Notes About Organizing


Lynch


Organizing Your Information

Five Steps:
  1. Content Inventory
  2. Hierarchical Outline
  3. Chunking
  4. Page Diagrams
  5. Test the System

Content Inventory: Hierarchies and Taxonomies:
Taxonomies and Controlled Vocabularies:
Brainstorming:
The most important thing is that the paradigm balances meeting the users' needs and delivering the site's message.

Card Sorting and Whiteboard Sessions:
Chunking Information:

The Five Hat Racks


Location

Example: Dumb Laws

I've seen so many weird facts having to do with the contents of this site, but I'll be honest, I've never been to this site. This site provides information on the weirdest laws in the U.S. It is organized by location via a list at the top of the page. I, being in Minnesota, clicked on "Minnesota" to find out what laws apply to me here. Apparently, I may not legally walk across a Minnesota state border with a duck on top of my head. Users can do this for any state they choose. There is also an international option, which includes dumb laws from countries around the world. Location is the primary form of organization on this site; you first choose a location before seeing any dumb laws.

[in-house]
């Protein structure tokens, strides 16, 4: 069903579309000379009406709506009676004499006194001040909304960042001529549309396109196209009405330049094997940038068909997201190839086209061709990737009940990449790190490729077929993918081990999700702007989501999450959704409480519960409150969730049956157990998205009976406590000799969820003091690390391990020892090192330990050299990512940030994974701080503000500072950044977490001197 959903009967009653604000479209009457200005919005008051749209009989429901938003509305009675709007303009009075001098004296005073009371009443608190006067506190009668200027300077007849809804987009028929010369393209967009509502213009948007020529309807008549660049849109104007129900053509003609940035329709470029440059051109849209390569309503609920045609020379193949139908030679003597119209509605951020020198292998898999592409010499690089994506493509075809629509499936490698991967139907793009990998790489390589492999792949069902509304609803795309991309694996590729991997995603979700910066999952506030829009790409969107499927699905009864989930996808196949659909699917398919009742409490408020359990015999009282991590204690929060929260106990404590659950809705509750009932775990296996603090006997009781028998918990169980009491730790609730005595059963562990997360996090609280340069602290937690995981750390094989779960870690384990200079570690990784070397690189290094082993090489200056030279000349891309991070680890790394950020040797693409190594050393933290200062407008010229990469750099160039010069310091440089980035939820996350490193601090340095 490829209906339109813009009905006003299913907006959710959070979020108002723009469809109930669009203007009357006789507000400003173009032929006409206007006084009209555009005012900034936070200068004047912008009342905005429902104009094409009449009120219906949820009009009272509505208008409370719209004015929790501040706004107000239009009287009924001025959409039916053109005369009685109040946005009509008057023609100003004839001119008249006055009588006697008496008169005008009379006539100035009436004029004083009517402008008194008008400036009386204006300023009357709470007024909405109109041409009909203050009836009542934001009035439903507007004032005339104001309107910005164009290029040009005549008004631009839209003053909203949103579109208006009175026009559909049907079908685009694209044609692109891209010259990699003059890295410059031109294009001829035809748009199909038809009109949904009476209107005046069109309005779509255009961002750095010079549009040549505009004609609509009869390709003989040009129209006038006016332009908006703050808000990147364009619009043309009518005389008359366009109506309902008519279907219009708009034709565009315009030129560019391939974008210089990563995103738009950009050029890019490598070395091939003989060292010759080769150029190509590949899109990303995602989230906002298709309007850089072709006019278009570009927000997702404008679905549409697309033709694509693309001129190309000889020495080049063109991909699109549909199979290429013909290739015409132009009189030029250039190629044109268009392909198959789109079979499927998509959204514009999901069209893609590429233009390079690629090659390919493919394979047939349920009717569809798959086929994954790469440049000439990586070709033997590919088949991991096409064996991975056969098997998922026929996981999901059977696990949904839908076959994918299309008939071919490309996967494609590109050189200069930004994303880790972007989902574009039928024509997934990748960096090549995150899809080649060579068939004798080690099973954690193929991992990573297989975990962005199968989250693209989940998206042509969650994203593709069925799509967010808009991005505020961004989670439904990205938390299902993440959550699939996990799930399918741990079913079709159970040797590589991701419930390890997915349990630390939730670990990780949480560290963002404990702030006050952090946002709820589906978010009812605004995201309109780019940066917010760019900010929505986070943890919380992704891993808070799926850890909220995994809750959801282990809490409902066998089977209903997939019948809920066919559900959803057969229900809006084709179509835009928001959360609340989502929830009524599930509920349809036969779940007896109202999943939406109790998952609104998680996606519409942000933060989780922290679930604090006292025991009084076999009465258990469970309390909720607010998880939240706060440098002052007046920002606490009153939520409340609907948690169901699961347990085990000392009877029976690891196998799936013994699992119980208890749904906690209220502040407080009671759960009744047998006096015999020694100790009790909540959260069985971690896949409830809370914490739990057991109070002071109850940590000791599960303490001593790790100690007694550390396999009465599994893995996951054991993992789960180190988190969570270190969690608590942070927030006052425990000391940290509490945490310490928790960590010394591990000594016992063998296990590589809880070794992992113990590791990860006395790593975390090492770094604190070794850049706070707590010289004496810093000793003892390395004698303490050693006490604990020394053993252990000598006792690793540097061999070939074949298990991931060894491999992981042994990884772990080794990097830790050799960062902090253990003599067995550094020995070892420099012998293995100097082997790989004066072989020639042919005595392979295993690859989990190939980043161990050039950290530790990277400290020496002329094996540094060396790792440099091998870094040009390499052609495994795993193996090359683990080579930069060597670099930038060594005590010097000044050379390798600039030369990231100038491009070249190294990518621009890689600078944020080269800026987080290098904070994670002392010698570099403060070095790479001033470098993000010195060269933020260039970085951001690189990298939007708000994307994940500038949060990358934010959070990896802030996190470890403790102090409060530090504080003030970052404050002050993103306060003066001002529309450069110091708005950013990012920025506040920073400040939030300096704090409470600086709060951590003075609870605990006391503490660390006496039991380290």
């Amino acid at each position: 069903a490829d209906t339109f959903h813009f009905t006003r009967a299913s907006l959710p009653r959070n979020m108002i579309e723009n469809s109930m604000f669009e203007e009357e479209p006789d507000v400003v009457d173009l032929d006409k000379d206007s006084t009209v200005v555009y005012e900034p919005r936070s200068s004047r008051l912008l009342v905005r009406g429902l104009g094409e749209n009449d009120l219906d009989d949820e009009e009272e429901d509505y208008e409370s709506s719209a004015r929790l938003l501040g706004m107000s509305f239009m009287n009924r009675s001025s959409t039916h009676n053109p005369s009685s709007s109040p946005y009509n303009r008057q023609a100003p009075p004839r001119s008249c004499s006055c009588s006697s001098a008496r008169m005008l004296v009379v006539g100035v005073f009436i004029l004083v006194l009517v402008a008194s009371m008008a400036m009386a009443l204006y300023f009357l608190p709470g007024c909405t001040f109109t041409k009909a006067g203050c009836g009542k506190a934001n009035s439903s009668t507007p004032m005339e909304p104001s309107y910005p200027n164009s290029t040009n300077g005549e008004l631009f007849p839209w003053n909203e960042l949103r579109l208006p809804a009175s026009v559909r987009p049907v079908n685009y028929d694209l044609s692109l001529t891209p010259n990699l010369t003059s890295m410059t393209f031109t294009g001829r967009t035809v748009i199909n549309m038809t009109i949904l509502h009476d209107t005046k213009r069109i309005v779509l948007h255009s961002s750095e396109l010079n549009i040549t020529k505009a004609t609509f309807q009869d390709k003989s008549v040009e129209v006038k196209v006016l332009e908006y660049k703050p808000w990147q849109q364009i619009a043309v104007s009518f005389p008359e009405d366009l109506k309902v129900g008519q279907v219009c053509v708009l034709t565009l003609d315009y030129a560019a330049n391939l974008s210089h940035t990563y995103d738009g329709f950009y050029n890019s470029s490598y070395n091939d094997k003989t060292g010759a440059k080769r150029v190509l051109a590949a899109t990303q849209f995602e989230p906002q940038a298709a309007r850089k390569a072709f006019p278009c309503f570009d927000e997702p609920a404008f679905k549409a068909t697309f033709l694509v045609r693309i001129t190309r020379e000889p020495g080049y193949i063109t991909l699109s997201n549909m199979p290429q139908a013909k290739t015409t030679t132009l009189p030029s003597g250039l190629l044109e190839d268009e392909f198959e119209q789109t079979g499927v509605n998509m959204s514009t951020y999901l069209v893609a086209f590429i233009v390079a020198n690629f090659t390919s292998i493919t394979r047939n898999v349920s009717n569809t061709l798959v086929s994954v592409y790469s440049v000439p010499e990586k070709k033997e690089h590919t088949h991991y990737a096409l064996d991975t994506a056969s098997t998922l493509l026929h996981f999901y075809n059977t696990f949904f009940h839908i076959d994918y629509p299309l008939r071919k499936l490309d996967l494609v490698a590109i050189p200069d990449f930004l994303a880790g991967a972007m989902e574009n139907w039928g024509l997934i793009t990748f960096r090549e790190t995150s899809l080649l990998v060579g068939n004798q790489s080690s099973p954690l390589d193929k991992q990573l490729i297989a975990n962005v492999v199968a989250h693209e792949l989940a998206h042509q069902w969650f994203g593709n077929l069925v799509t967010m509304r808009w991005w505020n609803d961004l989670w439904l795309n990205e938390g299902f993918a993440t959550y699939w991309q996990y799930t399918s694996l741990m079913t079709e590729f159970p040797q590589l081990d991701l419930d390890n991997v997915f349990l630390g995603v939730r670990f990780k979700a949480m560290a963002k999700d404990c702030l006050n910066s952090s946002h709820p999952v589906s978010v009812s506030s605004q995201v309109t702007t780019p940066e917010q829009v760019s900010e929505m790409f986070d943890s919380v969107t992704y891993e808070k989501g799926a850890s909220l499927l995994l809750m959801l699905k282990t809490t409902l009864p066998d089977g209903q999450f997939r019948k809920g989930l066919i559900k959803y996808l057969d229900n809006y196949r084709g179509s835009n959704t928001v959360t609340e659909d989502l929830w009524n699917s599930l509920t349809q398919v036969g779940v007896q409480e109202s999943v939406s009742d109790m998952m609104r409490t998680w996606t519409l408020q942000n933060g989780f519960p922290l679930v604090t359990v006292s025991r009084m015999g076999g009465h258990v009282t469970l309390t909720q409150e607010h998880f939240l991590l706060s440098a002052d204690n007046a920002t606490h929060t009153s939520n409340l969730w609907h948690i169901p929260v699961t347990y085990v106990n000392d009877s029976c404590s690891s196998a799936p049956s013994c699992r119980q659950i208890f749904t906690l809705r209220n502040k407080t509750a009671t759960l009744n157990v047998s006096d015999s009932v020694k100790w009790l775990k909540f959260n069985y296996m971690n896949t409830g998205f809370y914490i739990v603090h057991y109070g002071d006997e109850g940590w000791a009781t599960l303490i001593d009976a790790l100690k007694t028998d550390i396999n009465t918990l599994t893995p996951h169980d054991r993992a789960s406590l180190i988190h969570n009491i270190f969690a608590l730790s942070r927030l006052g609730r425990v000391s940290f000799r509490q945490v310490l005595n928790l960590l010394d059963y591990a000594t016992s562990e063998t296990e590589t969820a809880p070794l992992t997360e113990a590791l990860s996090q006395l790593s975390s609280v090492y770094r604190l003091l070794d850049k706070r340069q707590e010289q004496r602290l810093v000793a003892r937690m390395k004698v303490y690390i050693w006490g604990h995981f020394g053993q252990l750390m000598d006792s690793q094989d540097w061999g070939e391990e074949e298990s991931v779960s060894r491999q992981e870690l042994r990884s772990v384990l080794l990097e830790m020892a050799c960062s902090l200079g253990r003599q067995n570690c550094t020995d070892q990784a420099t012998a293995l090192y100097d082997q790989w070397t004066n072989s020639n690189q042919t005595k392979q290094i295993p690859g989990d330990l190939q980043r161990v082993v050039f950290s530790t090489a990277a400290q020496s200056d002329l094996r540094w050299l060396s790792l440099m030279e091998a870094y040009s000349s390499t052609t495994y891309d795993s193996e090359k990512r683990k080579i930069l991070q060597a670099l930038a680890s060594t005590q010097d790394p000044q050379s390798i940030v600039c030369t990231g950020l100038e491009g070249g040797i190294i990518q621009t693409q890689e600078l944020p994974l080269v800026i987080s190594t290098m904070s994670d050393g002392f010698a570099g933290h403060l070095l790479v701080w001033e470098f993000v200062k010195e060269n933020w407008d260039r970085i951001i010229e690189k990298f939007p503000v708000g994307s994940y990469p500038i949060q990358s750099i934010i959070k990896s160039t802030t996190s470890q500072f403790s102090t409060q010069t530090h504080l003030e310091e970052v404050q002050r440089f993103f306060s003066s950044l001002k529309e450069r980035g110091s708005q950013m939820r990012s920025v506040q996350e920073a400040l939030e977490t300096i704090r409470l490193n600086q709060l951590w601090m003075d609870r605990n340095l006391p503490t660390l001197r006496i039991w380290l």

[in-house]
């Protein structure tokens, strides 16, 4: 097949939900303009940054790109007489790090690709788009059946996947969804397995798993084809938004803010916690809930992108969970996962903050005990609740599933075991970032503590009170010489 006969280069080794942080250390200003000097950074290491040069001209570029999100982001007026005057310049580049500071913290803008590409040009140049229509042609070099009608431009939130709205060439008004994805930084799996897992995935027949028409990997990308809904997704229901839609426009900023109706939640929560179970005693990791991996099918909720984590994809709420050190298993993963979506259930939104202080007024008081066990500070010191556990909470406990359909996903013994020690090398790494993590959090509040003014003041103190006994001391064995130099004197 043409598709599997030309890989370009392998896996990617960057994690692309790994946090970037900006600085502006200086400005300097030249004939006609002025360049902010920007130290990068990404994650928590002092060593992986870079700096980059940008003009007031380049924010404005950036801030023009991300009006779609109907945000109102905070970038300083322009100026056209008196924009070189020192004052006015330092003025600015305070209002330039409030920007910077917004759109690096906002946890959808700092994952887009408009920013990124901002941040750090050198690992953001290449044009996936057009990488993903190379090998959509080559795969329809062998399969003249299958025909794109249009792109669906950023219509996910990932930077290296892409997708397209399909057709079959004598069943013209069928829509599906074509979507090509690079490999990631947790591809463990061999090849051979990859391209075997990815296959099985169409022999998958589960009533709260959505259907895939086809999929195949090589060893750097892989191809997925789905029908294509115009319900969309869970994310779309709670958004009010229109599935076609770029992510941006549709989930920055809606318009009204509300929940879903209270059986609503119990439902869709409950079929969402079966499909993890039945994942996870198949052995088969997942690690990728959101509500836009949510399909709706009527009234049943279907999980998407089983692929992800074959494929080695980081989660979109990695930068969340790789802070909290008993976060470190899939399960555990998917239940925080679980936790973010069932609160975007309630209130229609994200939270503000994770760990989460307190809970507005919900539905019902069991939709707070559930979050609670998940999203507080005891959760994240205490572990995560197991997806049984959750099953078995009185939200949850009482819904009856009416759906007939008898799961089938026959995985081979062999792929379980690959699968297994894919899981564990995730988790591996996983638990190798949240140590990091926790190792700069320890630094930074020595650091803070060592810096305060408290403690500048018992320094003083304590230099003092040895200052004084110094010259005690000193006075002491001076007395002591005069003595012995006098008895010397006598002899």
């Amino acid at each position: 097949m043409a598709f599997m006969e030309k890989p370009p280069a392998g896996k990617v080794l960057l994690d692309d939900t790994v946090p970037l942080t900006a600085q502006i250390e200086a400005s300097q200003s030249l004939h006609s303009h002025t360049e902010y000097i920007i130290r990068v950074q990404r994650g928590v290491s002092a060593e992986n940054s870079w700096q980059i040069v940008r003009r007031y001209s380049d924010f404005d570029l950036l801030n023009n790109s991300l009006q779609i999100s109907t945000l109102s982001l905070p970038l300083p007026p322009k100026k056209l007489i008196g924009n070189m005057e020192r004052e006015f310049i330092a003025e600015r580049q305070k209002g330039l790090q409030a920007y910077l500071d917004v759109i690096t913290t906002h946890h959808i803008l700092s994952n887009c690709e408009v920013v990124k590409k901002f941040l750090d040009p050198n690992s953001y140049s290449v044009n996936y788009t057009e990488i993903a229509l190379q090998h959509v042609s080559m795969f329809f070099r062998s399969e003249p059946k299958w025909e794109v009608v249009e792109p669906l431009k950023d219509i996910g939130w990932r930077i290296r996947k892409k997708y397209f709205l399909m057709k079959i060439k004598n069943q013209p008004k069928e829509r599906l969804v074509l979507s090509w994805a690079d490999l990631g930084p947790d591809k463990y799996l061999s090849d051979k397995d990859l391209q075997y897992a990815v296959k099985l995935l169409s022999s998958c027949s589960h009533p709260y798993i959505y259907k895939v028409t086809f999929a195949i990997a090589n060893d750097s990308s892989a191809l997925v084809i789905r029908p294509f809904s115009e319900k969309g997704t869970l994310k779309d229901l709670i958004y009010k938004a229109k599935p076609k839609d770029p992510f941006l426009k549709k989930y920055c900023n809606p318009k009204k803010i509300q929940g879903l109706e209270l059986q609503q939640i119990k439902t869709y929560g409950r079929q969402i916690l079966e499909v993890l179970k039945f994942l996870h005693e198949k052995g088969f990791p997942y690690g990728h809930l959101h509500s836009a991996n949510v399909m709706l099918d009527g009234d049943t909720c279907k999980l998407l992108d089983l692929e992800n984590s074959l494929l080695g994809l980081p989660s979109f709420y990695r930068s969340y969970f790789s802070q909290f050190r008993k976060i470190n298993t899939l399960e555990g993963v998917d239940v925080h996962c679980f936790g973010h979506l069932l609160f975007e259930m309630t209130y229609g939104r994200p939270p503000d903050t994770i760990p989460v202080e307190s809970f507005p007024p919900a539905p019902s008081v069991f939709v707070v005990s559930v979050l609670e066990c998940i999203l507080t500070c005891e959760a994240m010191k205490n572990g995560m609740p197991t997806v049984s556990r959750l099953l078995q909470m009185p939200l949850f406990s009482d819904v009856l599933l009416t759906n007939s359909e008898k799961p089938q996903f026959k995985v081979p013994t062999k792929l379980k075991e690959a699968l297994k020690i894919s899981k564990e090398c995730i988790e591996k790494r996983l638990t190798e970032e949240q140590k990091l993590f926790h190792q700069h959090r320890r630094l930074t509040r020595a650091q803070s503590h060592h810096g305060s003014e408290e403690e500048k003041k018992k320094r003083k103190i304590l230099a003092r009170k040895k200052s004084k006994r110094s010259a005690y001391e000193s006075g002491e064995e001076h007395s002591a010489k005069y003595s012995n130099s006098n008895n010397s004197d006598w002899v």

Alphabet


Example: Countries of the World

This site works for both alphabet and location. It organizes all of the countries in the world in alphabetical order. When you think of a country you want to learn more about, you click the letter it starts with to find the page more efficiently. You can scroll all the way down the list if you want, but clicking the letter it starts with will quickly narrow your search. Once the site brings you to your country, you can click on it and get a quick geography lesson.

Time


Example: Election Results Map